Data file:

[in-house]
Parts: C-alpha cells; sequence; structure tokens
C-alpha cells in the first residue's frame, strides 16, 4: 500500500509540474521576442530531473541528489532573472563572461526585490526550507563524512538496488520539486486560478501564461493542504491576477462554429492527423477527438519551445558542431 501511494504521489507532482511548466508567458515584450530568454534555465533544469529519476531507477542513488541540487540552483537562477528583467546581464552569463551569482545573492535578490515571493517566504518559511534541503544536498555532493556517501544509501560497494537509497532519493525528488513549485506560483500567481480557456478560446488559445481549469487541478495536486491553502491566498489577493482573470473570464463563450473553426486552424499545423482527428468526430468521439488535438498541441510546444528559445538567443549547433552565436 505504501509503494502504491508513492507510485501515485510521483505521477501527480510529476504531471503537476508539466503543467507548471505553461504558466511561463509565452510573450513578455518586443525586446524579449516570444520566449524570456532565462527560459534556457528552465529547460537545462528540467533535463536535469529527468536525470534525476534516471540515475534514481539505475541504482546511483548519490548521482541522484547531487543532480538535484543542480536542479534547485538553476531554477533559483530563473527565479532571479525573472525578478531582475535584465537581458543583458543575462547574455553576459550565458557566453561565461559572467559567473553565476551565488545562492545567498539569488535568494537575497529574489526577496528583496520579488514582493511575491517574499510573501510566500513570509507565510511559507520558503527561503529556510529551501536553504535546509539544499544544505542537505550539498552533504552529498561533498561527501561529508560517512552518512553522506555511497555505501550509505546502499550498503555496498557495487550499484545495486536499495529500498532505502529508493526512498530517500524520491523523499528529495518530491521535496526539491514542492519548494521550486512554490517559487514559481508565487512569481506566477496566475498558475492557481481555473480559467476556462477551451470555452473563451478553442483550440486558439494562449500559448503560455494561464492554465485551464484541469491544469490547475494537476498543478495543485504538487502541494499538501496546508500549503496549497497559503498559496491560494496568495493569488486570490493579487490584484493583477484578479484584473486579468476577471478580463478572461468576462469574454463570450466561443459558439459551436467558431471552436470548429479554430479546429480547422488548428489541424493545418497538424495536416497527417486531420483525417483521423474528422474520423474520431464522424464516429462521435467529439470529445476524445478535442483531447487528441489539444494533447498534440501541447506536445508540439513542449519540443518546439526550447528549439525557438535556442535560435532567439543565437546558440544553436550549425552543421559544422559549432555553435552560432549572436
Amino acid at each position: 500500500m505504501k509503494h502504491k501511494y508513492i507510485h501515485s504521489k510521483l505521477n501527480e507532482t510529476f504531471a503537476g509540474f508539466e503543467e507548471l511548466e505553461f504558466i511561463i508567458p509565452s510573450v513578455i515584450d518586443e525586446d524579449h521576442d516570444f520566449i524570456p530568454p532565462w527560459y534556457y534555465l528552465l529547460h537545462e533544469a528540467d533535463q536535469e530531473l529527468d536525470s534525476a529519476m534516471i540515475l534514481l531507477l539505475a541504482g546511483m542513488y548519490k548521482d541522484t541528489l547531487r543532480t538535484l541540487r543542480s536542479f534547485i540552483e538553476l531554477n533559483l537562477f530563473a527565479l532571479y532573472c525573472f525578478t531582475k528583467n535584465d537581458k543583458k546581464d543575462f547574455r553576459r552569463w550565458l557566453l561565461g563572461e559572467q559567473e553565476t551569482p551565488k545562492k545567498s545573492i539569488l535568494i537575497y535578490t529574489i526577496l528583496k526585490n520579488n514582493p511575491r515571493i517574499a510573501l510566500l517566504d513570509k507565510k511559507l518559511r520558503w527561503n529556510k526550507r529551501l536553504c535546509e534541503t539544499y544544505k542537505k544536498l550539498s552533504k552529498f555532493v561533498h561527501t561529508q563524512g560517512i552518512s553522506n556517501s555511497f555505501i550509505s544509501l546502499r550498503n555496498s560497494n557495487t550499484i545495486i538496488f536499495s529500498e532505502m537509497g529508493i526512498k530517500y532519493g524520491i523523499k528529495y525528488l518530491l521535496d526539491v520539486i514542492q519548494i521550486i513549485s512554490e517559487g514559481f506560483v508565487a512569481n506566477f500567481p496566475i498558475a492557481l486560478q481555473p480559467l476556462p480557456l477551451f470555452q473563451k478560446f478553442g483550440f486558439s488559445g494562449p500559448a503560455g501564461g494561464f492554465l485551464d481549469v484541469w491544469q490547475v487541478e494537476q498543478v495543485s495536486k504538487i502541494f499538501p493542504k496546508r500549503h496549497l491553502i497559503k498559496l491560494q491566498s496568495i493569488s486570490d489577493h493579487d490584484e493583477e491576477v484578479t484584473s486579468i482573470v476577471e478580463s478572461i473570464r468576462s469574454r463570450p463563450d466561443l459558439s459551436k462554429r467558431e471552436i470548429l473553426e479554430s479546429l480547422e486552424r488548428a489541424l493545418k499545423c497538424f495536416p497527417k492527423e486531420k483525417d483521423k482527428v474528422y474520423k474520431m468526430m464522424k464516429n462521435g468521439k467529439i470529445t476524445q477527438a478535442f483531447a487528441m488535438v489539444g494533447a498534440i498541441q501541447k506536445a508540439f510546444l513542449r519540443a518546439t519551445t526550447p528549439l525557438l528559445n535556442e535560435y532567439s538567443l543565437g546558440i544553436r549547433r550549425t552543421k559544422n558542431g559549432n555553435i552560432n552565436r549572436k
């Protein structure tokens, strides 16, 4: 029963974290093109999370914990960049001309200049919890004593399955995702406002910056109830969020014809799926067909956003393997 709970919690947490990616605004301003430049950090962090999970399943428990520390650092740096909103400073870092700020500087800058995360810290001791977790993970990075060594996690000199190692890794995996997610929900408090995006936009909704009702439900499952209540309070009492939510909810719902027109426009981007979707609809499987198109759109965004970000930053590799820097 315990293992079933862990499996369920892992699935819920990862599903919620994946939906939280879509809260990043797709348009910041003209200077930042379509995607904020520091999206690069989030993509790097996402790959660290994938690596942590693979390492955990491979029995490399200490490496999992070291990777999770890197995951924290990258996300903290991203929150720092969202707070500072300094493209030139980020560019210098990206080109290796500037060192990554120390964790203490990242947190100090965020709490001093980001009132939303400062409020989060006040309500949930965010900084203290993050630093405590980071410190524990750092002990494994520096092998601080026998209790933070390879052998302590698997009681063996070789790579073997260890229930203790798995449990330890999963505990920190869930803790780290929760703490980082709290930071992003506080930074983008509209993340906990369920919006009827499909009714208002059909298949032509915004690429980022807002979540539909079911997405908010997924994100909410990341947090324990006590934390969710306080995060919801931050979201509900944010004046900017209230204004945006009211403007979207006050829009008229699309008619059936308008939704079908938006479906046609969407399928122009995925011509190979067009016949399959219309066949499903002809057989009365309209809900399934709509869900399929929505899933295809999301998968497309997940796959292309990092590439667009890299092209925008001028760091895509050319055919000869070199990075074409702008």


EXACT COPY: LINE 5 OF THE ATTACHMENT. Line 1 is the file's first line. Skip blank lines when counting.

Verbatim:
């Protein structure tokens, strides 16, 4: 029963974290093109999370914990960049001309200049919890004593399955995702406002910056109830969020014809799926067909956003393997 709970919690947490990616605004301003430049950090962090999970399943428990520390650092740096909103400073870092700020500087800058995360810290001791977790993970990075060594996690000199190692890794995996997610929900408090995006936009909704009702439900499952209540309070009492939510909810719902027109426009981007979707609809499987198109759109965004970000930053590799820097 315990293992079933862990499996369920892992699935819920990862599903919620994946939906939280879509809260990043797709348009910041003209200077930042379509995607904020520091999206690069989030993509790097996402790959660290994938690596942590693979390492955990491979029995490399200490490496999992070291990777999770890197995951924290990258996300903290991203929150720092969202707070500072300094493209030139980020560019210098990206080109290796500037060192990554120390964790203490990242947190100090965020709490001093980001009132939303400062409020989060006040309500949930965010900084203290993050630093405590980071410190524990750092002990494994520096092998601080026998209790933070390879052998302590698997009681063996070789790579073997260890229930203790798995449990330890999963505990920190869930803790780290929760703490980082709290930071992003506080930074983008509209993340906990369920919006009827499909009714208002059909298949032509915004690429980022807002979540539909079911997405908010997924994100909410990341947090324990006590934390969710306080995060919801931050979201509900944010004046900017209230204004945006009211403007979207006050829009008229699309008619059936308008939704079908938006479906046609969407399928122009995925011509190979067009016949399959219309066949499903002809057989009365309209809900399934709509869900399929929505899933295809999301998968497309997940796959292309990092590439667009890299092209925008001028760091895509050319055919000869070199990075074409702008």